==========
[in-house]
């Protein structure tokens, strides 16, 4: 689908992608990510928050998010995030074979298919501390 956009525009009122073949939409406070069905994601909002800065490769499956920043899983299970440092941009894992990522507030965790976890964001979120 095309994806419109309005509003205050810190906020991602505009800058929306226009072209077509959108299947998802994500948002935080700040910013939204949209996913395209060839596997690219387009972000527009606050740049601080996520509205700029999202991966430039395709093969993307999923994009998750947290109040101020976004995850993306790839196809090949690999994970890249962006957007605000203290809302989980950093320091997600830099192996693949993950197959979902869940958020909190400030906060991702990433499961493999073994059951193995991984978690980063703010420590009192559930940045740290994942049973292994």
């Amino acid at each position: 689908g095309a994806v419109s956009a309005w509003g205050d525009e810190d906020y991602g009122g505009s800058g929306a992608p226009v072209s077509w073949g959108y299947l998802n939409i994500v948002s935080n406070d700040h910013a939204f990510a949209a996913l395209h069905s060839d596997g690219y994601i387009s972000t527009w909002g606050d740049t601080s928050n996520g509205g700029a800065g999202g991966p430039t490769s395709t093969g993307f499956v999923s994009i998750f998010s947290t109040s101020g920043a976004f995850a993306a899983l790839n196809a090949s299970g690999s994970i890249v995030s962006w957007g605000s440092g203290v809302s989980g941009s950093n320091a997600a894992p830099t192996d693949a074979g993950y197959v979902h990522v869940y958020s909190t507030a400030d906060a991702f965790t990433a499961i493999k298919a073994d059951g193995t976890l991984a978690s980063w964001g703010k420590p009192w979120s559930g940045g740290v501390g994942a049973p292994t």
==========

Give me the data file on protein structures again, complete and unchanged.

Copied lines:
[in-house]
């Protein structure tokens, strides 16, 4: 689908992608990510928050998010995030074979298919501390 956009525009009122073949939409406070069905994601909002800065490769499956920043899983299970440092941009894992990522507030965790976890964001979120 095309994806419109309005509003205050810190906020991602505009800058929306226009072209077509959108299947998802994500948002935080700040910013939204949209996913395209060839596997690219387009972000527009606050740049601080996520509205700029999202991966430039395709093969993307999923994009998750947290109040101020976004995850993306790839196809090949690999994970890249962006957007605000203290809302989980950093320091997600830099192996693949993950197959979902869940958020909190400030906060991702990433499961493999073994059951193995991984978690980063703010420590009192559930940045740290994942049973292994």
């Amino acid at each position: 689908g095309a994806v419109s956009a309005w509003g205050d525009e810190d906020y991602g009122g505009s800058g929306a992608p226009v072209s077509w073949g959108y299947l998802n939409i994500v948002s935080n406070d700040h910013a939204f990510a949209a996913l395209h069905s060839d596997g690219y994601i387009s972000t527009w909002g606050d740049t601080s928050n996520g509205g700029a800065g999202g991966p430039t490769s395709t093969g993307f499956v999923s994009i998750f998010s947290t109040s101020g920043a976004f995850a993306a899983l790839n196809a090949s299970g690999s994970i890249v995030s962006w957007g605000s440092g203290v809302s989980g941009s950093n320091a997600a894992p830099t192996d693949a074979g993950y197959v979902h990522v869940y958020s909190t507030a400030d906060a991702f965790t990433a499961i493999k298919a073994d059951g193995t976890l991984a978690s980063w964001g703010k420590p009192w979120s559930g940045g740290v501390g994942a049973p292994t």